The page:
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Guide to Cleaning Up Your Apple Email Inbox

written by: Joli Ballew•edited by: Michael Dougherty•updated: 1/22/2010

If you send and receive any significant quantity of email - and especially if you have a folder hierarchy to store it in. You should budget one day a year for “spring-cleaning" to make sure your Mac isn’t getting bogged down with unnecessary data. Here are some tips to help.

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    Tips for Cleaning Up Apple Email

    If it’s time to do a little spring cleaning on your Mac, you can start by getting rid of spam and unwanted data in Apple’s Mail.

    Here’s a simple checklist for your annual e-mail spring-cleaning:

    1. Schedule at least three hours for it. This might sound like a lot of time, but if you let your mailbase get away from you and accumulate a bunch of junk, you will spend a lot more time than that straightening things out and looking for lost messages in the morass.

    2. Before you do anything else, take a stab at the number of messages in your mailbase. You can resize the window so that 25 e-mails show at a time and then click, count, and click again to get a fair idea of how many e-mails you’re saving. Keep this number in a safe place, and next year, compare it to what you had this time around.

    Tip: If you’d rather not manually count the messages in each folder and you are using Apple’s Mail client, use the Apple Mail script Count Messages In All Folders. This gives a detailed list of all mail boxes, read and unread message, and deleted messages--a good overview of what you’re starting and ending with.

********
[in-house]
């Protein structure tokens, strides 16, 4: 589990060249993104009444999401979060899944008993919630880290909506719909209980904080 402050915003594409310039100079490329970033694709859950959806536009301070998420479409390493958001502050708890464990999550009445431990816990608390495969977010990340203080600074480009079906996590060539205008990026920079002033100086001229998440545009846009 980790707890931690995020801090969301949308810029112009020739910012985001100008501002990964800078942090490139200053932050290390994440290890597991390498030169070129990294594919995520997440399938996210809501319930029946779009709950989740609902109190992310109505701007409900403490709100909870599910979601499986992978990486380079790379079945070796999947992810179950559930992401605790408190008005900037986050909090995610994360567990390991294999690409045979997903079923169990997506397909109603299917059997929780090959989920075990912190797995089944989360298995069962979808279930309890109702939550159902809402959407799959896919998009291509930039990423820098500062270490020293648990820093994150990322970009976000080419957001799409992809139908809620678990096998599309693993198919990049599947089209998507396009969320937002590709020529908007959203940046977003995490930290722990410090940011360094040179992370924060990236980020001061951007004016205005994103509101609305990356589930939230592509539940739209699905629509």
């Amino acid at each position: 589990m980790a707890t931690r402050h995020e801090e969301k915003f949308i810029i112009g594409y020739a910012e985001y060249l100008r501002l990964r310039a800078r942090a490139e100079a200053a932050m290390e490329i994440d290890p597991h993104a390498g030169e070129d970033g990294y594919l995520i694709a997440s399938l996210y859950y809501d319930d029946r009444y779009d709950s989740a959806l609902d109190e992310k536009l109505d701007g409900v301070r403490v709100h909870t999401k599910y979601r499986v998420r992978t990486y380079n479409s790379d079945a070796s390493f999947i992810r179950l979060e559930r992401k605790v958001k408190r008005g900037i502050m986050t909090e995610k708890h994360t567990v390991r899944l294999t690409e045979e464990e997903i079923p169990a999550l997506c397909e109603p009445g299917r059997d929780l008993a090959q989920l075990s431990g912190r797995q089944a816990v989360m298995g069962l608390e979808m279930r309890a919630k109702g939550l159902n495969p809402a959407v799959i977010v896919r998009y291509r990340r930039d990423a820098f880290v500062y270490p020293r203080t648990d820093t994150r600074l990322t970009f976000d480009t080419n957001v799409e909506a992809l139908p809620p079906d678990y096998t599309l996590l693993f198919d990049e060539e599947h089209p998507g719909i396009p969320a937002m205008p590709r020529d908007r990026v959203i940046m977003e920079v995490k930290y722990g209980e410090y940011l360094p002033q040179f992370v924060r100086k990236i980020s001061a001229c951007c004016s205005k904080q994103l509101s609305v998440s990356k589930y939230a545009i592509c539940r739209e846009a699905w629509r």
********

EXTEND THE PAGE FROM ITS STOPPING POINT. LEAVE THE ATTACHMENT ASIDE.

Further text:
3. Open the Sent Items folder. Delete everything that’s older than two months or so. If you can’t bring yourself to do this, at least delete what you can and move the rest to folders for saving and archiving.

    4. Next, go through your In box and either delete or move as much as you can. Force yourself to deal with anything unpleasant or difficult that’s been awaiting action. See if you need to add a folder or two for new interests or topics that have generated e-mail but don’t fit in any existing folders.

    5. Delete or archive. Pour yourself a cup of coffee, start at the top of your folder list, and see what you no longer want or need in each folder. No longer interested in radio-controlled cars? Archive or delete the entire folder. Sometimes a message that looked like a keeper last year isn’t needed anymore. Let it go. Sometimes messages that you thought you wanted to keep forever were really time limited. Be ruthless. It’s the only way to stay ahead of your mailbase.

    6. Keep records. This is pure psychology, but it works. When you’re finished, take another rough count of the number of messages you’re storing. It will make all of this seem worthwhile. It also helps you focus on just how much stuff you kept that you no longer need.

    Between forcing yourself to deal with old problems that are unresolved - and deleting pointless archived e-mails, old news, older jokes, and a lot of e-mail clutter - you will soon find yourself working faster and more efficiently. Cleaning up your e-mail will be worth it!

    Now that you're done cleaning it up, learn ways to organize your inbox using folders and subfolders so next time the cleaning process won't be so bad.